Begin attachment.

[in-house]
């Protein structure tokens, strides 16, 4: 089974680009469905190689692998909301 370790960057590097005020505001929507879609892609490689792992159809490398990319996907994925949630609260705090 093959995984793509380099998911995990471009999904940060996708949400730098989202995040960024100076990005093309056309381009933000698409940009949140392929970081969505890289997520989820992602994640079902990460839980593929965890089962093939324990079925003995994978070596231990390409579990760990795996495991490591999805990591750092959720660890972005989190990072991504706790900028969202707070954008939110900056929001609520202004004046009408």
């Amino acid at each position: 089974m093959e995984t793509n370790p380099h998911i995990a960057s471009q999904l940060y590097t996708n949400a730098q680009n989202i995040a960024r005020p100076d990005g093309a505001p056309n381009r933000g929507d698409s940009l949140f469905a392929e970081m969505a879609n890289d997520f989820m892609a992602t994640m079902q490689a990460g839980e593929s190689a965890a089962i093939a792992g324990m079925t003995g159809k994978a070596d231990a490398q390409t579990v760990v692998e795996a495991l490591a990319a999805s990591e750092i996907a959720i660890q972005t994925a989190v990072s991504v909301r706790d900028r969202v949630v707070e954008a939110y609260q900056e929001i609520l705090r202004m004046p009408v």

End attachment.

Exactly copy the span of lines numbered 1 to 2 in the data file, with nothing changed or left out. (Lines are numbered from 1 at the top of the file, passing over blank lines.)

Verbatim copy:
[in-house]
């Protein structure tokens, strides 16, 4: 089974680009469905190689692998909301 370790960057590097005020505001929507879609892609490689792992159809490398990319996907994925949630609260705090 093959995984793509380099998911995990471009999904940060996708949400730098989202995040960024100076990005093309056309381009933000698409940009949140392929970081969505890289997520989820992602994640079902990460839980593929965890089962093939324990079925003995994978070596231990390409579990760990795996495991490591999805990591750092959720660890972005989190990072991504706790900028969202707070954008939110900056929001609520202004004046009408």